New African American Museum
The Amidah Prayer
Next Time on Religion & Ethics NewsWeekly
In D'Iberville, Mississippi, near Biloxi, almost three years after Hurricane Katrina, volunteers from around the country celebrated the rebuilding of nearly a thousand homes.
Read more of the Religion & Ethics NewsWeekly interviews about same-sex marriage with three Presbyterian ministers in California.
Clergy are being pressured to perform same-sex weddings and to perform them inside their houses of worship. This is generating new debates because many religious traditions explicitly define marriage as between a man and a woman.
Read more of the Religion & Ethics NewsWeekly interview with Tu Weiming, professor of Chinese history and philosophy and Confucian studies at Harvard University.
Buddhist teachings do not rule out the use of force to relieve a greater suffering, although the Buddhist tradition is rightly known for the systematic practice of nonviolence, its first ethical precept.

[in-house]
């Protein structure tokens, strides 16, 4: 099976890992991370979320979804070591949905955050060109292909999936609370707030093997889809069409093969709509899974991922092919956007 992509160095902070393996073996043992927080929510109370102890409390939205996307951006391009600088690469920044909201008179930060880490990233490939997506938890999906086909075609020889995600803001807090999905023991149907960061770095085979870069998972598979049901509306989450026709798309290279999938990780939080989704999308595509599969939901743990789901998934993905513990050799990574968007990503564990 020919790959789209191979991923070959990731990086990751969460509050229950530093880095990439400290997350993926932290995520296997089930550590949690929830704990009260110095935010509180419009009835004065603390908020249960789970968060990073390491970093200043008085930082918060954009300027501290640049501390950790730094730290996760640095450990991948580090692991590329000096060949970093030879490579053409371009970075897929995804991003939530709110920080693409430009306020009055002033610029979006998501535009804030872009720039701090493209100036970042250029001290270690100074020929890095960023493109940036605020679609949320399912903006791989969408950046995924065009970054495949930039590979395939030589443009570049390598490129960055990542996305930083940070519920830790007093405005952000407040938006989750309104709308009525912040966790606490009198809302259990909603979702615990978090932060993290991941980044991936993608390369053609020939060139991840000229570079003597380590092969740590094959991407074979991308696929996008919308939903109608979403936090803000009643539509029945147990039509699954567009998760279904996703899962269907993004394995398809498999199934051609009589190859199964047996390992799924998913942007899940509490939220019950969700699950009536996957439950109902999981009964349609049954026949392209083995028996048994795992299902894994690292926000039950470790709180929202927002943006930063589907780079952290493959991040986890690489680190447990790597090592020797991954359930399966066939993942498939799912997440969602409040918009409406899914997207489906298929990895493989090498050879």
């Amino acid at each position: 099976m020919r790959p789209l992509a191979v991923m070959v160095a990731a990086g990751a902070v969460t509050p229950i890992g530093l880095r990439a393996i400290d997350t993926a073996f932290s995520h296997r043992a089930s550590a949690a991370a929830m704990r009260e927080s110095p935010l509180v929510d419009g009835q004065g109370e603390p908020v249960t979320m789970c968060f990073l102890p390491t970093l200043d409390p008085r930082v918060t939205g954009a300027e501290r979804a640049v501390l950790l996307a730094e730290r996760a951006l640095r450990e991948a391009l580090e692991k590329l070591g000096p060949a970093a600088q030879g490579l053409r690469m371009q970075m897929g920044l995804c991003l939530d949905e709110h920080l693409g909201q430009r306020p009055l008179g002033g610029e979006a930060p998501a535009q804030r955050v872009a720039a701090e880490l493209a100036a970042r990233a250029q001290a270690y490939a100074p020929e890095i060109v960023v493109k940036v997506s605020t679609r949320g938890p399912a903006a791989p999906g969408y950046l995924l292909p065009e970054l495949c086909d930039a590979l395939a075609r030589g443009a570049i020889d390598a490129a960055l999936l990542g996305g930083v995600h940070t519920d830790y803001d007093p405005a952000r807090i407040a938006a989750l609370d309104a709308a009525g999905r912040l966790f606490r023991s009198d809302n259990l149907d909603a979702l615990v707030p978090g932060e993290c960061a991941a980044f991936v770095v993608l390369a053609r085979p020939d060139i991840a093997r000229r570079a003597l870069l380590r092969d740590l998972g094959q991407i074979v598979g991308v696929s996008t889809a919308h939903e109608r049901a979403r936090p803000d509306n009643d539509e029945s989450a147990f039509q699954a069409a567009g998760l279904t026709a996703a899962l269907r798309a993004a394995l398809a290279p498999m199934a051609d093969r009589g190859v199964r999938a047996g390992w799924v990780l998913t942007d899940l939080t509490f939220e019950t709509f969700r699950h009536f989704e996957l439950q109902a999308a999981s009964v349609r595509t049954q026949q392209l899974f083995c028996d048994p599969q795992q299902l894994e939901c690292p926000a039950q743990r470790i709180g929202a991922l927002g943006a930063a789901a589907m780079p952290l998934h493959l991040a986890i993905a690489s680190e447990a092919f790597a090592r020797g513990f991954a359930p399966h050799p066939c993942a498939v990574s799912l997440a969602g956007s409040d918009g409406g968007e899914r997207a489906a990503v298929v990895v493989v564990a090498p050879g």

They teach nonviolence, but their demonstrations against the Chinese have sometimes become violent.
Listen to this episode online, download the MP3 and read the transcript.
Every summer, first-year medical students from throughout Maryland gather with family members of people who donated their bodies to science.
After hearing his story, a large Texas church is helping a passionate but cash-strapped pastor continue his ministry.
“People never thought they would stay so long, for 60 years,” says Olfat Mahmoud, director of the Women’s Humanitarian Organization. There are some four and a half million Palestinian refugees. Many live in the West Bank and Gaza, while others took refuge in Arab states such as Lebanon. More